Cherry Blossoms are arguably a big deal around here [link to winner of cherry blossom bracket story] but there are so many other trees in D.C. with beautiful, eye catching blooms that don’t get near enough love. To remedy that, we created our Blossoming Trees of D.C. Map! Since publishing it, we’ve slowly but surely been updating it – check out these new additions.
For a tree with many common names (it’s also known as the American basswood or lime) it has just as many honey bee pollinators. With nectar irresistible to honey bees, some beekeepers even market basswood honey! This stately shade tree has delicate pea-shaped fruits hanging from wing-shaped bracts. Look for them along Embassy Row on Massachusetts Avenue – D.C.’s historic linden corridor. Plant some on your property for free (or get money back!) with our residential planting programs.
A local favorite found in forests, fields and yards – the redbud usually blooms in late February or March. Small, pinkish-purple flowers are produced in unbelievable profusion along the branches (and even on the trunk) before their heart shaped purple leaves appear. A fast grower, redbuds can reach 15 – 25 feet in height in approximately 15 years. For this reason, it is often planted under power lines – a plus in a city like ours. Not only are redbuds available through our residential planting program RiverSmart Homes, you can also get up to $50 back for planting this tree yourself through our tree rebate program!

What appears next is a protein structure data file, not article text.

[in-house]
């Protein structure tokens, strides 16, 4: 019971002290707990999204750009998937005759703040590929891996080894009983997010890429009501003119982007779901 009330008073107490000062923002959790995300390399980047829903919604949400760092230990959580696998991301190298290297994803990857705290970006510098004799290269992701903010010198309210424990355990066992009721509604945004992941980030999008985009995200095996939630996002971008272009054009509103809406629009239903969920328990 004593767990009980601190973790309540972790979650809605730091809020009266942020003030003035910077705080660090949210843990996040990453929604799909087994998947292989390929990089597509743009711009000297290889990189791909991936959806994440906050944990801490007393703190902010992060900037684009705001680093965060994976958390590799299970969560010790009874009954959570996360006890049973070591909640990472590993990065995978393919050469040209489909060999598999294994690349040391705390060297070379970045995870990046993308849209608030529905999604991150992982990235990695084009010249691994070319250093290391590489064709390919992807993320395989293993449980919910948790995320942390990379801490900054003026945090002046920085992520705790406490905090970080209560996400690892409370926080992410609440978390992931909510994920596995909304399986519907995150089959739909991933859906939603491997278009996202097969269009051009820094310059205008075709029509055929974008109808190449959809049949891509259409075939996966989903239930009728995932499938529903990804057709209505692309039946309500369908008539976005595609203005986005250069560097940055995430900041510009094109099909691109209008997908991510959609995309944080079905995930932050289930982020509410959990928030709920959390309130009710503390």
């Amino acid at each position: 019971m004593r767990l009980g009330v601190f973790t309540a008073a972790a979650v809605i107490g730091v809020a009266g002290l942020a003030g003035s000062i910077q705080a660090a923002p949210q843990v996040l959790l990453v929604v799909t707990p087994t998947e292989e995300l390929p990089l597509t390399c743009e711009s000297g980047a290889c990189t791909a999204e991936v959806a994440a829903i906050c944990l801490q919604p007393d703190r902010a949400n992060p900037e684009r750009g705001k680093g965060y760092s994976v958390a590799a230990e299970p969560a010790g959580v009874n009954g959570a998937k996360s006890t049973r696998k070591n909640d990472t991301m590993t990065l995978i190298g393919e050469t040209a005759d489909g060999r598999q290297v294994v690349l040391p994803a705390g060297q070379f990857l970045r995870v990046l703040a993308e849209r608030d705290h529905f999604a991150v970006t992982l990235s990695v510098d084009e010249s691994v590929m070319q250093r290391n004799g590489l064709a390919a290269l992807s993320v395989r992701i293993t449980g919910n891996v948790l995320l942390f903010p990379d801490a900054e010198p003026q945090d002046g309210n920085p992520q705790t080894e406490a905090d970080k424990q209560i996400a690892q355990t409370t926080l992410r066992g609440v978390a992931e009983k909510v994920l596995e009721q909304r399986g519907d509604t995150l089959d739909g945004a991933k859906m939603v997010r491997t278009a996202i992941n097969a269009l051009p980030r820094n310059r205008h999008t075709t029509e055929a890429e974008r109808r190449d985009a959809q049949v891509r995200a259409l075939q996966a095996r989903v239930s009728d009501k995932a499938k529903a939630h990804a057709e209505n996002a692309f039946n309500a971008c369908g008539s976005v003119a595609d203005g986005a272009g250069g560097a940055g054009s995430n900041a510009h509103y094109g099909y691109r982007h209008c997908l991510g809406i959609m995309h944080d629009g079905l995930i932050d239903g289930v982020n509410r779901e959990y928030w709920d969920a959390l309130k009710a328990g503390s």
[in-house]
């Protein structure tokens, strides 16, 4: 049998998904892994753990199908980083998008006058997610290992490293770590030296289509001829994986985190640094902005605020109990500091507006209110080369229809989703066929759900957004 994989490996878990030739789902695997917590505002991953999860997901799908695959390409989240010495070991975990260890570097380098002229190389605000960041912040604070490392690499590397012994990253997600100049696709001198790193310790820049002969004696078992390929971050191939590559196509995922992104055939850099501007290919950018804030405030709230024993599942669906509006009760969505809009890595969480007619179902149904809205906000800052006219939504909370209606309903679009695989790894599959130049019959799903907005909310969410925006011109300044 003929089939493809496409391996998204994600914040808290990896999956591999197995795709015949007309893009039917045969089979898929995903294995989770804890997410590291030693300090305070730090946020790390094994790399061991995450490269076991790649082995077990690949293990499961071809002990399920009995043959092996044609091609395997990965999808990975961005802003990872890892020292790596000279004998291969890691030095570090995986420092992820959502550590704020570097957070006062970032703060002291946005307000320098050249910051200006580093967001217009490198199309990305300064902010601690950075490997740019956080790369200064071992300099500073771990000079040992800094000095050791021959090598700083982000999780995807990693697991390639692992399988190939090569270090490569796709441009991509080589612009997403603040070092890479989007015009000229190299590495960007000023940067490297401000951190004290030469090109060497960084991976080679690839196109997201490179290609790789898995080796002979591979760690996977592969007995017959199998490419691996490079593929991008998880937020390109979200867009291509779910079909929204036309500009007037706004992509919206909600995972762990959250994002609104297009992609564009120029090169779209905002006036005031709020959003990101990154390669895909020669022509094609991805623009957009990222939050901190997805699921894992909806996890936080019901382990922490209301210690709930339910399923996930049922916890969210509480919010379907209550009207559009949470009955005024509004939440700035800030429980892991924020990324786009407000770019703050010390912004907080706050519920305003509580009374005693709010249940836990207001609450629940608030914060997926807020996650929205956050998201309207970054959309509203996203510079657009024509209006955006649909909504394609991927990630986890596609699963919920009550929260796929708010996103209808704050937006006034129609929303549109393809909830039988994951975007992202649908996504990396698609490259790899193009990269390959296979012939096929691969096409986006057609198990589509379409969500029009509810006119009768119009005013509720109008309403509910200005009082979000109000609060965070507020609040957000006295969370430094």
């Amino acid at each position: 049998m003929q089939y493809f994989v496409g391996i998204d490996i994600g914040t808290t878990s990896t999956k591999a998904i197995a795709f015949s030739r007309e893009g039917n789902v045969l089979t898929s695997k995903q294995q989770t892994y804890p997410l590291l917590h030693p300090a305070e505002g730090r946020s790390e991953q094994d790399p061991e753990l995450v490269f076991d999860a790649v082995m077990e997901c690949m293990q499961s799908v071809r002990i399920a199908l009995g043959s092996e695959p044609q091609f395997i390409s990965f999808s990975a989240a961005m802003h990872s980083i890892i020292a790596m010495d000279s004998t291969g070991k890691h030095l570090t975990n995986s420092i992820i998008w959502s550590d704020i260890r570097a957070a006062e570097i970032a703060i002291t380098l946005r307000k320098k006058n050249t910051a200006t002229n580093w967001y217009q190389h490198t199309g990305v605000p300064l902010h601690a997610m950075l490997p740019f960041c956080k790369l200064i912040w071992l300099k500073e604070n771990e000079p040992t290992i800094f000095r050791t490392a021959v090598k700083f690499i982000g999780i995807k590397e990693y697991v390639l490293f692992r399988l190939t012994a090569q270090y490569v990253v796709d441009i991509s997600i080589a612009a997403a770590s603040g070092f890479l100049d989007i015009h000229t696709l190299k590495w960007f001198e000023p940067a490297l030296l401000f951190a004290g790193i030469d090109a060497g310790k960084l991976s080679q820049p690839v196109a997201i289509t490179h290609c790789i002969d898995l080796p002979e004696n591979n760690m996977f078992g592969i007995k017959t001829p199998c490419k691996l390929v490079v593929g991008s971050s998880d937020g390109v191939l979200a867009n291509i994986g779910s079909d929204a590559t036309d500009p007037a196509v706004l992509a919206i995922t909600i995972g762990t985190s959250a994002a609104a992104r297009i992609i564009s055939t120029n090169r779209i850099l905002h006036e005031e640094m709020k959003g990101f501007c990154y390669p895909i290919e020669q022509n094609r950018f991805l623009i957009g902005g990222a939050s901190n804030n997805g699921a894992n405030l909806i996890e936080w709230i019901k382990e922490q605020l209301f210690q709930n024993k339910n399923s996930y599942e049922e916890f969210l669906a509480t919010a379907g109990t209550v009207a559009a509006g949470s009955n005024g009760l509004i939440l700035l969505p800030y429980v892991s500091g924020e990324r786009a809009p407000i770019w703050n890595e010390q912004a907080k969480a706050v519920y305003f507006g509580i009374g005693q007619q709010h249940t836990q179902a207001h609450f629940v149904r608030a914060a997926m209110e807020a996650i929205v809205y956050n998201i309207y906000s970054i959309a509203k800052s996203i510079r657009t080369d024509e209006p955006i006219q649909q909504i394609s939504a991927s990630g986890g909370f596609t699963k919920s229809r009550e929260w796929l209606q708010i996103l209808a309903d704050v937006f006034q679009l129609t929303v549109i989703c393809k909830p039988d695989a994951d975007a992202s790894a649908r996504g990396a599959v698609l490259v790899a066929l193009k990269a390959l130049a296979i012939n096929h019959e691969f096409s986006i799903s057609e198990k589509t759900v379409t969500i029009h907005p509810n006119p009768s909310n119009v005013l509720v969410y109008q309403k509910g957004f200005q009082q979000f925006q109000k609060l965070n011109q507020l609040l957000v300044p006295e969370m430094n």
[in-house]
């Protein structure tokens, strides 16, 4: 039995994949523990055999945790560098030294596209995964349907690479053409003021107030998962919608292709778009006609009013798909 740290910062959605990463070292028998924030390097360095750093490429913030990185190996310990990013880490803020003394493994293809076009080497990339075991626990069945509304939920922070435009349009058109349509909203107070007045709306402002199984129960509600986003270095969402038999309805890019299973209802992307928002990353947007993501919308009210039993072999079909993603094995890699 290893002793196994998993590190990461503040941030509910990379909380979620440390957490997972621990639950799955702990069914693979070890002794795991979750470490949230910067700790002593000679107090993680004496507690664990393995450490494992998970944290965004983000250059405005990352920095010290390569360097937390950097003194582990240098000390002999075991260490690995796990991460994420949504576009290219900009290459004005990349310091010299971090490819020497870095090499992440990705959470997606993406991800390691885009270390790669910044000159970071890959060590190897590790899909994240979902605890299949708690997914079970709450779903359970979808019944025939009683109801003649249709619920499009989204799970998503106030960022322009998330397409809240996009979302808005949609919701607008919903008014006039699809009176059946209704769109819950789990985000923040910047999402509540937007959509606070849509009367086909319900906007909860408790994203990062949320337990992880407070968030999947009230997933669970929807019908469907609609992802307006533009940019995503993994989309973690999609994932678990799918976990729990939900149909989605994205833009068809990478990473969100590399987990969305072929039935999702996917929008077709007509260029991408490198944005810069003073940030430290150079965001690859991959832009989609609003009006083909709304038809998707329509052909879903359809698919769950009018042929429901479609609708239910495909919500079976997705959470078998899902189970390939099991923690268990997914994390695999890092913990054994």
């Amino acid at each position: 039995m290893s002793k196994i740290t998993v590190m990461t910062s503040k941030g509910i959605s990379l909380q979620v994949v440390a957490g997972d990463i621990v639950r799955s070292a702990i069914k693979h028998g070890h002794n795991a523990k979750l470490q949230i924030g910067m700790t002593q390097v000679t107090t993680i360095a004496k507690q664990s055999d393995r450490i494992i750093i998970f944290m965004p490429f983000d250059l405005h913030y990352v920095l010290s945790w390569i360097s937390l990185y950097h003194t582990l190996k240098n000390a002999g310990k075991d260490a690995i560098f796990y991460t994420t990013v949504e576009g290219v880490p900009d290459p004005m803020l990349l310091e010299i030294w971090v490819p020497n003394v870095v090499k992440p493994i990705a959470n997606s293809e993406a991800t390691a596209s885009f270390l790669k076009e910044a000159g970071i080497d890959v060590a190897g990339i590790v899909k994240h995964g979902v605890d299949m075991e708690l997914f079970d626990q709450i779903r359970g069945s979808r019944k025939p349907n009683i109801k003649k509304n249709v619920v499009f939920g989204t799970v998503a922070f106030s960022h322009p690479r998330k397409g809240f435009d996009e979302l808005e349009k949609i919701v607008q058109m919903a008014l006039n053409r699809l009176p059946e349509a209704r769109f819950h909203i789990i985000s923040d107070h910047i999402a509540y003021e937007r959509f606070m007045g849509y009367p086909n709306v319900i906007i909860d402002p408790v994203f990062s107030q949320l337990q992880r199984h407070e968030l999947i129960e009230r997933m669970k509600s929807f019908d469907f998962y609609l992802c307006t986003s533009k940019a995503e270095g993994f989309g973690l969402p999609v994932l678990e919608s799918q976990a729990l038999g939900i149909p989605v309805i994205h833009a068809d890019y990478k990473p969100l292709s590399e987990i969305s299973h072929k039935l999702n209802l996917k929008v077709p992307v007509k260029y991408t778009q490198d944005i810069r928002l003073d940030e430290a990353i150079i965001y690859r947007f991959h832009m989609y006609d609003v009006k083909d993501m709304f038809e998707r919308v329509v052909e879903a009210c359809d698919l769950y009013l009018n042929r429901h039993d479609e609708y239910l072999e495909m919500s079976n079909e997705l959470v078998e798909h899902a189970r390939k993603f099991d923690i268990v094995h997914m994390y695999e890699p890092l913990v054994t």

Tulip trees, one of the largest native trees in North America, have unusual flowers that give them their name. The flowers resemble the classic tulip flower. Tulip trees can be identified by their goblet shaped leaves: The tip almost looks like someone came along and took a bite out of them. Plant some on your property for free (or get money back!) with our residential planting programs.
So the next time you’re on a run, walk, or on your way to get groceries, take care to notice the trees around you – they have so much to offer!
The park inventory program is a collaboration between Casey Trees, the Urban Forestry Division, the Department of Parks and Recreation and the National Parks Service. As we are still in the progress of inventorying every park in the District, data on some parks may be missing. This map does not contain trees planted on private properties.